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The Work of Art in the Age of Mechanical Reproduction, Walter Benjamin

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Jennifer Lee Hallsey

on 1 October 2014

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Transcript of The Work of Art in the Age of Mechanical Reproduction, Walter Benjamin

image by Alberto Korda,
Alfredo Rostgaard (1969), Rage Against the Machine (1993), blek le rat (2003), t-shirt, t-shirt, t-shirt worn by jay-z, cli-che t-shirt
The Work of Art in the Age of Mechanical Reproduction
Walter Benjamin
Noël Anderson and Jennifer Lee Hallsey
J. Field/786 Visual Culture/FA 2014

Barbara Kruger
Walker Evans;
After Walker Evans
, Sherrie Levine (1981);
After Sherrie Levine
, Michael Mandiberg (2001)
"In principle a work of art has always been reproducible.
Man-made artifacts could always be imitated by men."
"Historically, it [mechanical reproduction] advanced intermittently and in leaps at long intervals, but with accelerated intensity."
progress has been exponential.
"In principle a work of art has always been reproducible.
Man-made artifacts could always be imitated by men."
"Even the most perfect reproduction of a work of art is lacking in one element:
its presence in time and
, its unique existence at the place where it happens to be."
"The technique of
reproduction detaches the reproduced object from the domain of tradition.
By making many reproductions it substitutes a plurality of copies for a unique existence. And in permitting the reproduction to meet the beholder or listener in his own particular situation,
it reactivates the object reproduced
The Art-Culture system. James Clifford (1988).
Benjamin's 'authentic'

of the
cannot be reproduced

-each object has its
own authenticity (even if a copy)
Today's 'authentic'

-authenticity is a
, not
necessarily about uniqueness or

- for example: a 'classic type'

"The uniqueness of a work of art is inseparable from its being imbedded in the fabric of tradition ...
We know that the earliest art works originated in the service of a ritual
— first the magical, then the religious kind."
"For the first time in world history,
mechanical reproduction emancipates the work of art from its parasitical dependence on ritual.
To an ever greater degree the work of art reproduced becomes the work of art designed for reproducibility. From a photographic negative, for example, one can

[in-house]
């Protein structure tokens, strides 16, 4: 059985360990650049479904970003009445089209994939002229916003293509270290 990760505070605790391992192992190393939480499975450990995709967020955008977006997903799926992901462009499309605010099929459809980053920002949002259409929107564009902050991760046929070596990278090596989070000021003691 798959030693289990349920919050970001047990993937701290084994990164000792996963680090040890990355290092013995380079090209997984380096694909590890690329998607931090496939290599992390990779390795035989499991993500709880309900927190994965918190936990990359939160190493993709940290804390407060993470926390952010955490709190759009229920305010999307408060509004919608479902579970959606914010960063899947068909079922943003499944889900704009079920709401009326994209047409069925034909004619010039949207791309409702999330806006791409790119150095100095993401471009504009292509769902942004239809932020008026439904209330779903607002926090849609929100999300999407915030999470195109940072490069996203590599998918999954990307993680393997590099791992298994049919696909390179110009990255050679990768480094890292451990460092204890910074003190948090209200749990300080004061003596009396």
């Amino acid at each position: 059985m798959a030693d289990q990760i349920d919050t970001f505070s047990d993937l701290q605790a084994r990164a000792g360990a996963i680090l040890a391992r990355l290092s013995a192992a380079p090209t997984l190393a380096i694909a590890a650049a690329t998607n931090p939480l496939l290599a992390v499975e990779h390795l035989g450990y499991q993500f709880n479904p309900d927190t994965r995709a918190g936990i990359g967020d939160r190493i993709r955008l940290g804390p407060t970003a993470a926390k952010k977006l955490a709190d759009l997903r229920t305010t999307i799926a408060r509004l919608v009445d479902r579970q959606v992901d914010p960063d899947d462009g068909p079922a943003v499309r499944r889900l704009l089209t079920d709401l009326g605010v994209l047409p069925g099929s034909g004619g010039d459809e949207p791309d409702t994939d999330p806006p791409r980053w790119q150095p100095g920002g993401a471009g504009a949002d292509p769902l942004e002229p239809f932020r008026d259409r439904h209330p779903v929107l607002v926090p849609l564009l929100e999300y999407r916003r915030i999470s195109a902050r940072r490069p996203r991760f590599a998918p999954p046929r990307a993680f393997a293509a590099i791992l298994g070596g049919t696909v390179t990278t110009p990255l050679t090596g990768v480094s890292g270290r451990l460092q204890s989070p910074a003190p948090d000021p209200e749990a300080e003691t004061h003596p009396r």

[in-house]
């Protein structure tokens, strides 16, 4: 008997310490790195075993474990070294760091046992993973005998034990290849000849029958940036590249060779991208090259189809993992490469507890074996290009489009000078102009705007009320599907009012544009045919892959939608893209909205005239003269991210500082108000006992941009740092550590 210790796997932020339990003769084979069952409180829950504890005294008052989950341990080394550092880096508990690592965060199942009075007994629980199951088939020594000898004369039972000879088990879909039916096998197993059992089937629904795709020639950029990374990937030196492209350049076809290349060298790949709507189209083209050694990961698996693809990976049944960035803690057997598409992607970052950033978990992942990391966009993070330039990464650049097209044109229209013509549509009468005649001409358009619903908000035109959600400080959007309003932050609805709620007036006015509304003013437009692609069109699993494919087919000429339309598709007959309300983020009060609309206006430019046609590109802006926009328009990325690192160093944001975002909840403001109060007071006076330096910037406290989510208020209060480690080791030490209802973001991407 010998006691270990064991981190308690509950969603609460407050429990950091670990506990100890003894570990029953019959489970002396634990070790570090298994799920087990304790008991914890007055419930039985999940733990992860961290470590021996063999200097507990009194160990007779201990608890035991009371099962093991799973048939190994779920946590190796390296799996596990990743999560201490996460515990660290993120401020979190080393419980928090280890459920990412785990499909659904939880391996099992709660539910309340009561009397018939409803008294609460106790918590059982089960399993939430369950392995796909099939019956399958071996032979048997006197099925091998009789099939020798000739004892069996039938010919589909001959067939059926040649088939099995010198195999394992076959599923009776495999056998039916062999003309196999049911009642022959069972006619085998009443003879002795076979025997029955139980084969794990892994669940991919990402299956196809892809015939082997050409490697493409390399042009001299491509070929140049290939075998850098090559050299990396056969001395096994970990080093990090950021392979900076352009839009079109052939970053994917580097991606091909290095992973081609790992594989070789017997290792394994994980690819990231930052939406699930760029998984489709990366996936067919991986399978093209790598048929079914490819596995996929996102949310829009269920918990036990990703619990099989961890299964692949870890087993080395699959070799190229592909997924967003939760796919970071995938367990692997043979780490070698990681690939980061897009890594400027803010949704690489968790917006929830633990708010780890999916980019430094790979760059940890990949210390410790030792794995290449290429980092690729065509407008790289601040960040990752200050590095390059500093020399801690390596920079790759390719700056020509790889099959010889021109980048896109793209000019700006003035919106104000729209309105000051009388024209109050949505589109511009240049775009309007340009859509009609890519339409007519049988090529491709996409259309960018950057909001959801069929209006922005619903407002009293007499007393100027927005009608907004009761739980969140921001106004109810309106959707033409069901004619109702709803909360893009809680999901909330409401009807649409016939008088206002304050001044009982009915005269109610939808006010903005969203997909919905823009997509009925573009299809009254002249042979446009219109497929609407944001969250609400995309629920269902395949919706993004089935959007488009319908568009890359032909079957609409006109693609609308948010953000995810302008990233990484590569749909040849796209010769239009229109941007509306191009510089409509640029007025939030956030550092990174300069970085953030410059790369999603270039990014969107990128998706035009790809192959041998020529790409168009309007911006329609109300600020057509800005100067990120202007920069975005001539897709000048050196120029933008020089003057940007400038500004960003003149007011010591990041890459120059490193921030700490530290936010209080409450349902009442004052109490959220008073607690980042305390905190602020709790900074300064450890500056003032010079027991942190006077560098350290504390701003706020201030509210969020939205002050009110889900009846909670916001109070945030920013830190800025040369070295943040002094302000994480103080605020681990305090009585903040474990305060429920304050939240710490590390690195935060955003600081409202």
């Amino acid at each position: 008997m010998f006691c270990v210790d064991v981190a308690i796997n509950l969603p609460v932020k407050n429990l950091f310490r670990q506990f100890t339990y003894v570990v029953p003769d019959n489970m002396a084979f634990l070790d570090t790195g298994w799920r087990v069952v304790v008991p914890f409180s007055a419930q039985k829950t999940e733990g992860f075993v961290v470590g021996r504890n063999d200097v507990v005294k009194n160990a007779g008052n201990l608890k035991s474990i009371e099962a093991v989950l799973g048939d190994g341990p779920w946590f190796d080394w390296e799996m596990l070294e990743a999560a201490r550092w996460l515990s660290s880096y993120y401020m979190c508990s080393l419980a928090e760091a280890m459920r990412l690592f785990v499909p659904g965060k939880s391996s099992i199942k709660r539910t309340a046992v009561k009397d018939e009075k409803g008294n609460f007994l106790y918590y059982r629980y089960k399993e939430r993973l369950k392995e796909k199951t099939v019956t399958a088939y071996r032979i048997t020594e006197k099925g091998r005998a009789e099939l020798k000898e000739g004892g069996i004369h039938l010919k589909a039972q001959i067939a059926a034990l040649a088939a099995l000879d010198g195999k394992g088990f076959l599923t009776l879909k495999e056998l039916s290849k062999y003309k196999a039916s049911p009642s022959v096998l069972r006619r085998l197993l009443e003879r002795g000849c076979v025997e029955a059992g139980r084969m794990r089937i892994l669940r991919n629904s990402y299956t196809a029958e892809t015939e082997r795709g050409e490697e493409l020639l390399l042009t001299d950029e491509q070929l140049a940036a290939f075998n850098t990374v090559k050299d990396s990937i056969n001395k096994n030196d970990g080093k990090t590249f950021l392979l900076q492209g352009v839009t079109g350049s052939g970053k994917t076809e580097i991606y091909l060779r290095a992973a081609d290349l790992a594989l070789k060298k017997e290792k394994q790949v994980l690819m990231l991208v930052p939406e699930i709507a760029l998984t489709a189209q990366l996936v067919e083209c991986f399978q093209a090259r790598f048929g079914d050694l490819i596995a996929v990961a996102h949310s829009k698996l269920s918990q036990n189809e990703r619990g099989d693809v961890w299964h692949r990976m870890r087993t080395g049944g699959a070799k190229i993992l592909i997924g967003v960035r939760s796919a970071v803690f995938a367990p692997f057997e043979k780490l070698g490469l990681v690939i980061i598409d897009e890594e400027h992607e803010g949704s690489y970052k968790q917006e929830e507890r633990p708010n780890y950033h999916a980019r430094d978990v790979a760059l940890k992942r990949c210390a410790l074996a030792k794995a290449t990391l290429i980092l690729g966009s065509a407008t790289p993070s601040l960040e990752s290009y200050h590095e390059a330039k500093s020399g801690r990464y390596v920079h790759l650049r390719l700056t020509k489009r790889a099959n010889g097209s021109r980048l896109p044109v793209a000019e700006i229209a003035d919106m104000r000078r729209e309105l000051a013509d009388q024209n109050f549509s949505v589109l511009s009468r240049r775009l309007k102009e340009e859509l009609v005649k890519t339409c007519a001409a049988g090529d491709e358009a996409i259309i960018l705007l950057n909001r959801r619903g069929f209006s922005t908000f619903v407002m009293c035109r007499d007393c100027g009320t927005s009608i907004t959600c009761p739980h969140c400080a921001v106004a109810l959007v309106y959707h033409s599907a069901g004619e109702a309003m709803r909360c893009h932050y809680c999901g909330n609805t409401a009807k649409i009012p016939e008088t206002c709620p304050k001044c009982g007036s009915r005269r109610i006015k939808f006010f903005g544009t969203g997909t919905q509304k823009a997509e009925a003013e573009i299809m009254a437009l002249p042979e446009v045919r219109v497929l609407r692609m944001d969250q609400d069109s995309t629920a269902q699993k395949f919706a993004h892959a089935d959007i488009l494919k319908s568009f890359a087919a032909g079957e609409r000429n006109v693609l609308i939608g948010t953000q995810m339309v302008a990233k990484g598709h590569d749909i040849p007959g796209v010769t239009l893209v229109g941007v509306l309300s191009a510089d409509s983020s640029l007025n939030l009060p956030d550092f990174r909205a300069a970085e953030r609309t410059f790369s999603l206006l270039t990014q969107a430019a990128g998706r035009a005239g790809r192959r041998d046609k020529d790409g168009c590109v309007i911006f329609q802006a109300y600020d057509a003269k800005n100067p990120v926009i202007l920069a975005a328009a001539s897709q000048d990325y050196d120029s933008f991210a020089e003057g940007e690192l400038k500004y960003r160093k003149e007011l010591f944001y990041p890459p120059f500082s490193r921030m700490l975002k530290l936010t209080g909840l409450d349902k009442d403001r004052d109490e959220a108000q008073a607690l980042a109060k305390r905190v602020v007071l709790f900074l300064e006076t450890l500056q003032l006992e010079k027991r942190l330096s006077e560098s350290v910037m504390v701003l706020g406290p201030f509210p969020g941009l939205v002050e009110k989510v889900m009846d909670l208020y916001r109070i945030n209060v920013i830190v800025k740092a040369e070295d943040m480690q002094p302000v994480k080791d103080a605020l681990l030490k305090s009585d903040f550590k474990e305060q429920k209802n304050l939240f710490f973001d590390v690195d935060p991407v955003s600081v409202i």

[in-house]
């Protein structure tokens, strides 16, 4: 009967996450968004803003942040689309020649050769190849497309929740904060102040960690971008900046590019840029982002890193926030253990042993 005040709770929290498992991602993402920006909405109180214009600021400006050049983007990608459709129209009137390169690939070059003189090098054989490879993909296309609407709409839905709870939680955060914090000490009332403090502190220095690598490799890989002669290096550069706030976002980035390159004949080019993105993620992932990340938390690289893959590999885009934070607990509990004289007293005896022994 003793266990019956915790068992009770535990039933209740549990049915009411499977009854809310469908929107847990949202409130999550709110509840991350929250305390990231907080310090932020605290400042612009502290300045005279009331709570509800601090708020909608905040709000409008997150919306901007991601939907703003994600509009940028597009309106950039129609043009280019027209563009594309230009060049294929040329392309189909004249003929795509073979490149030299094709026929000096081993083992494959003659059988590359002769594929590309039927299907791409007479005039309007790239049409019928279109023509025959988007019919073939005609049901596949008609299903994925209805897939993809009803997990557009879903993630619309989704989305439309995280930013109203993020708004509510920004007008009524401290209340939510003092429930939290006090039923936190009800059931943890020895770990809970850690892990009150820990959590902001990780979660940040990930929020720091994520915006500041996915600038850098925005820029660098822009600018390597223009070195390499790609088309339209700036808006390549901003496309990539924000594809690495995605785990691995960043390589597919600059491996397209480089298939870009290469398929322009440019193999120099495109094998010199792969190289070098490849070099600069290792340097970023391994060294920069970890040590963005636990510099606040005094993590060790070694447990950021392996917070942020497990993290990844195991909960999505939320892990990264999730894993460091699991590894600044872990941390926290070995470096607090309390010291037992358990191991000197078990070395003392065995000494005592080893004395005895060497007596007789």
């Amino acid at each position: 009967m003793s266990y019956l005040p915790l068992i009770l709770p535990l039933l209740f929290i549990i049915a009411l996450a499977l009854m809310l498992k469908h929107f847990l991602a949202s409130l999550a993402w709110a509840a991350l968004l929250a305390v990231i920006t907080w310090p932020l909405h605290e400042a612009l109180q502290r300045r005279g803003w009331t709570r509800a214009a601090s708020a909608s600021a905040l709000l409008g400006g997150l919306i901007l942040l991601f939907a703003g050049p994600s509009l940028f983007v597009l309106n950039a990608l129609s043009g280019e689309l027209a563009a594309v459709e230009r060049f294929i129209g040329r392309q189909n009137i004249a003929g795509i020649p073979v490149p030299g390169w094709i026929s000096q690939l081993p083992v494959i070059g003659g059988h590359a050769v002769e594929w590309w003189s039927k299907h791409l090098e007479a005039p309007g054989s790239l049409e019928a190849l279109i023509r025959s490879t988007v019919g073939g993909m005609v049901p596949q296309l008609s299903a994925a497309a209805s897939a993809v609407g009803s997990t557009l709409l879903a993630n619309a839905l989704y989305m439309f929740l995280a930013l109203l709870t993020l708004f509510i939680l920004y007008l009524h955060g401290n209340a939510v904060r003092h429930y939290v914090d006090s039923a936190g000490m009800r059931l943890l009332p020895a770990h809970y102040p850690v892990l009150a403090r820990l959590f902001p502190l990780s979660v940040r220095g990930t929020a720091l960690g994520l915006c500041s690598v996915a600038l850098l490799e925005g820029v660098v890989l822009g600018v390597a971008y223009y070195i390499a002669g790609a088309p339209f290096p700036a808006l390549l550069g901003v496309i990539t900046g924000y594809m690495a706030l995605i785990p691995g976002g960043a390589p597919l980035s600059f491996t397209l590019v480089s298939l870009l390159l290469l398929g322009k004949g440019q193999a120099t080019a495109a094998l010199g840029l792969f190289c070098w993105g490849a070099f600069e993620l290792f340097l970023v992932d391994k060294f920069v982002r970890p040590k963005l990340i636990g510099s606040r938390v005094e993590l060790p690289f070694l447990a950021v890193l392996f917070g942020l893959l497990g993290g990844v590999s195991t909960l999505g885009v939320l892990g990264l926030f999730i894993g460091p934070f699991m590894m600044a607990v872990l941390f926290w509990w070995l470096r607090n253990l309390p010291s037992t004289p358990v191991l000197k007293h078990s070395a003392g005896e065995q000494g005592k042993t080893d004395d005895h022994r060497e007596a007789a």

make any number of prints; to ask for the “authentic” print makes no sense. But the instant the criterion of authenticity ceases to be applicable to artistic production, the total function of art is reversed.
Instead of being based on ritual, it begins to be based on another practice—politics.
Modernity demanded photography
Henry Thomas Aiken,
The Belvoir Hunt: Full Cry
Eadweard Muybridge,
Horse in Motion

c. 1870-1880s
Photography emerged along with science, the penal system, medicine, the media, politics, and "other institutions of everyday life that made visual reproducibility one of the
imperatives of modernity
." (
Practices of Looking
"We cannot claim to have really seen anything before having photographed it." -Emile Zola
dissemination of an
Che Guevara
"The greatly increased mass of participants has produced a change in the mode of participation."
"A man who concentrates before a work of art is absorbed by it... in contrast, the distracted mass absorbs the work of art."
Princess Alexandra’s "knock off" of Queen Victoria's necklace and Gijs Bakker wearable

‏The decay of aura is evidence of change in social perception as we move away from handmade goods toward producing items and art that can be reproduced, mass distributed, and digitized
decay and aura

‏Audience wearing special glasses watch a 3D "stereoscopic film" at the Telekinema on the South Bank in London during the Festival of Britain 1951
René Magritte, 1928–29, Oil on Canvas
Cult Value
‏-Early mass production started with producing religious objects that were intended to be used in cult worship. The importance or value of these objects lies in their relevance to a religious tenant, which is called its cult value.
Objects with the highest cult value are inaccessible to the public, often hidden or stored in the catacombs of religious venues.

Exhibition Value
‏-Some art objects that have value in in their ability to draw people to view them exhibited. The level of draw determines the objects Exhibition value

‏The first medium to raise rate of exhibition value above that of cult value because it is reproducible, exhibitable, and has the capacity for historical aura in printed photographs

‏Eugene Atget 1904
Viewer Experience and Mass Production
‏A reproduction has a different experiential impact on a viewer than an object which they understand to be authentic
thank you.
mode of participation
‏George Melies 1902
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